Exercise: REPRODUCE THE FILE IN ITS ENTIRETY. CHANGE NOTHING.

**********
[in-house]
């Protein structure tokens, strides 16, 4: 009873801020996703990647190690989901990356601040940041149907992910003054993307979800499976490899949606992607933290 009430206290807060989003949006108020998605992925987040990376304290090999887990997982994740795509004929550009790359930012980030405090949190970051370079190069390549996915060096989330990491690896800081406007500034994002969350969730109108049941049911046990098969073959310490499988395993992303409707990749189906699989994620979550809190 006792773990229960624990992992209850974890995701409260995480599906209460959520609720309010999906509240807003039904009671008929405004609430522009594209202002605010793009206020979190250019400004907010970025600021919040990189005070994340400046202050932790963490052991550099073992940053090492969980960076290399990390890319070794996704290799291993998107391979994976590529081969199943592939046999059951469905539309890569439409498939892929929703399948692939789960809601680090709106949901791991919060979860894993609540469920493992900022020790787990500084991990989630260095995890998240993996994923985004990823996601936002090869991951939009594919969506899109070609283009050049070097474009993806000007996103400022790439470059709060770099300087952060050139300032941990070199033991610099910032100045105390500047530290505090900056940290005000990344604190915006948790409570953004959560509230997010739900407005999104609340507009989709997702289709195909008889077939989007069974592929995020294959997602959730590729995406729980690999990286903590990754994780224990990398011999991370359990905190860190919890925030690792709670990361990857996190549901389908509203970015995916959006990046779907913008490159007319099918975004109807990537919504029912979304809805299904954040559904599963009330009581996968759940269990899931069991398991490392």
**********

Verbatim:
[in-house]
């Protein structure tokens, strides 16, 4: 009873801020996703990647190690989901990356601040940041149907992910003054993307979800499976490899949606992607933290 009430206290807060989003949006108020998605992925987040990376304290090999887990997982994740795509004929550009790359930012980030405090949190970051370079190069390549996915060096989330990491690896800081406007500034994002969350969730109108049941049911046990098969073959310490499988395993992303409707990749189906699989994620979550809190 006792773990229960624990992992209850974890995701409260995480599906209460959520609720309010999906509240807003039904009671008929405004609430522009594209202002605010793009206020979190250019400004907010970025600021919040990189005070994340400046202050932790963490052991550099073992940053090492969980960076290399990390890319070794996704290799291993998107391979994976590529081969199943592939046999059951469905539309890569439409498939892929929703399948692939789960809601680090709106949901791991919060979860894993609540469920493992900022020790787990500084991990989630260095995890998240993996994923985004990823996601936002090869991951939009594919969506899109070609283009050049070097474009993806000007996103400022790439470059709060770099300087952060050139300032941990070199033991610099910032100045105390500047530290505090900056940290005000990344604190915006948790409570953004959560509230997010739900407005999104609340507009989709997702289709195909008889077939989007069974592929995020294959997602959730590729995406729980690999990286903590990754994780224990990398011999991370359990905190860190919890925030690792709670990361990857996190549901389908509203970015995916959006990046779907913008490159007319099918975004109807990537919504029912979304809805299904954040559904599963009330009581996968759940269990899931069991398991490392």